The Khronos Group has also written a LLVM-based HLSL compiler, in the form of a frontend for glslang, their GLSL-to-SPIR_V compiler. Support for SPIR-V means that the shaders can be cross-platform, no longer limiting them to a DirectX stack. This task was previously performed by source-level converters like HLSL2GLSL, but the resulting code is often bloated.
The ReshadeFX shading language is also based on Cg/HLSL. Shaders written in ReshadeFX are compiled to OpenGL, DX, or Vulkan and injected into games to act as post-processing filters.
- REDIRECT 010101
Applications and games that use Cg or HLSL
- 3DVIA Virtools
- Adobe Photoshop
- Battlefield 2
- Cafu Engine
- Crystal Space
- Dolphinity Racer
- Earth's Special Forces - A Half-Life Mod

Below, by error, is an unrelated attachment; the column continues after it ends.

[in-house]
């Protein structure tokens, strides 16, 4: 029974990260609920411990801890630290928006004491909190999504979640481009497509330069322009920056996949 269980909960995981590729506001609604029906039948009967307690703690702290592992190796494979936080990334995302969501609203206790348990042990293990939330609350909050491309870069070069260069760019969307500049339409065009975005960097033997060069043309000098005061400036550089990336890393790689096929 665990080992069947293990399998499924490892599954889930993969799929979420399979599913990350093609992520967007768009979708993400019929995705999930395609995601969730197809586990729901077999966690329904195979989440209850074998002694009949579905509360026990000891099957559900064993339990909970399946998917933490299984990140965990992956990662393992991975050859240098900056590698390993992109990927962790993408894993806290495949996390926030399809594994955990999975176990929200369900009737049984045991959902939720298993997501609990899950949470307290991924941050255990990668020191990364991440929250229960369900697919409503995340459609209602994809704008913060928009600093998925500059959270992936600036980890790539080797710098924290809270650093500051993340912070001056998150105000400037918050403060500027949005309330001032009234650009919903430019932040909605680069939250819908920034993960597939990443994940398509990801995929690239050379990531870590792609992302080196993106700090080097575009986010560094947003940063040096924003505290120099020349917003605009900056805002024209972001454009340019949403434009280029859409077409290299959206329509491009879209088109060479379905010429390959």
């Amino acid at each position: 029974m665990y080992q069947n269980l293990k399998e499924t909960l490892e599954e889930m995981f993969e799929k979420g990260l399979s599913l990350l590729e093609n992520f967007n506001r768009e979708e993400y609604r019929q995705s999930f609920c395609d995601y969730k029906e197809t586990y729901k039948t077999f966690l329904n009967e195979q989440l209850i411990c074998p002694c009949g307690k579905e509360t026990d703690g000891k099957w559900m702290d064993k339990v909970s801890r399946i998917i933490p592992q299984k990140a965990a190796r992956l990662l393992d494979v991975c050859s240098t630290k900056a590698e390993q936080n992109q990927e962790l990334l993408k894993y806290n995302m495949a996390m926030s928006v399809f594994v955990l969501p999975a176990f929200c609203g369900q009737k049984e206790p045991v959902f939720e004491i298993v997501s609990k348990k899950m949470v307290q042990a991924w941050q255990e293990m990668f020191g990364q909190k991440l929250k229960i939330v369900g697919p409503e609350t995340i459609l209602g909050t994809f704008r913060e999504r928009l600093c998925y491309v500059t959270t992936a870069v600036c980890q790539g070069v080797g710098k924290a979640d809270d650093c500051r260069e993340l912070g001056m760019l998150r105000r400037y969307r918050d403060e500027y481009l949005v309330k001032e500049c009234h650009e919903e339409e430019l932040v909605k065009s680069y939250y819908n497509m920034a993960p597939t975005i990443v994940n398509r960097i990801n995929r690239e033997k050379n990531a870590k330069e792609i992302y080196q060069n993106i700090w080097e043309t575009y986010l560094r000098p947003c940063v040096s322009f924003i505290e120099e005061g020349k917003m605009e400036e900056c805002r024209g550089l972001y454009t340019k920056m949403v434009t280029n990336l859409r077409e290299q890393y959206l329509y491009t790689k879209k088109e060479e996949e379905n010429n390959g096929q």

- Enemy Territory: Quake Wars
- Doom 3 BFG Edition
- EON Professional™/Ultra™ of EON Reality
- eyeon Fusion
- Far Cry
- Garshasp: The Monster Slayer
- Gun Metal
- Hitman: Blood Money
- Irrlicht Engine
- League of Legends
- Lightfeather 3D Engine
- LightWave 11.6
- muvee Reveal
- PlayStation 3
- Unity game engine
- Unreal Engine
- Computer programming
- Computer graphics
- Vertex and pixel shaders
- High level shader language
- OpenGL shading language
- Shader Model
- "Fusion Industries :: Cg and HLSL FAQ ::". 24 August 2012. Archived from the original on 24 August 2012.
- "The Cg Tutorial - Chapter 1. Introduction". developer.download.nvidia.cn.
- "Writing HLSL Shaders in Direct3D 9 (Windows)". msdn.microsoft.com.
- "Cg FAQ". NVIDIA DesignWorks. 8 March 2011. Retrieved 25 May 2017.
- "Cg Toolkit | NVIDIA Developer". 8 March 2011.
- https://developer.download.nvidia.com/cg/Cg_2.0/2.0.0012/Cg-2.0_Jan2008_ReleaseNotes.pdf[bare URL PDF]
- Mark J. Kilgard, Cg in Two Pages, 2003.
- "Cg Profile Documentation". Nvidia developer.
- "Shader Models vs Shader Profiles - Win32 apps". docs.microsoft.com.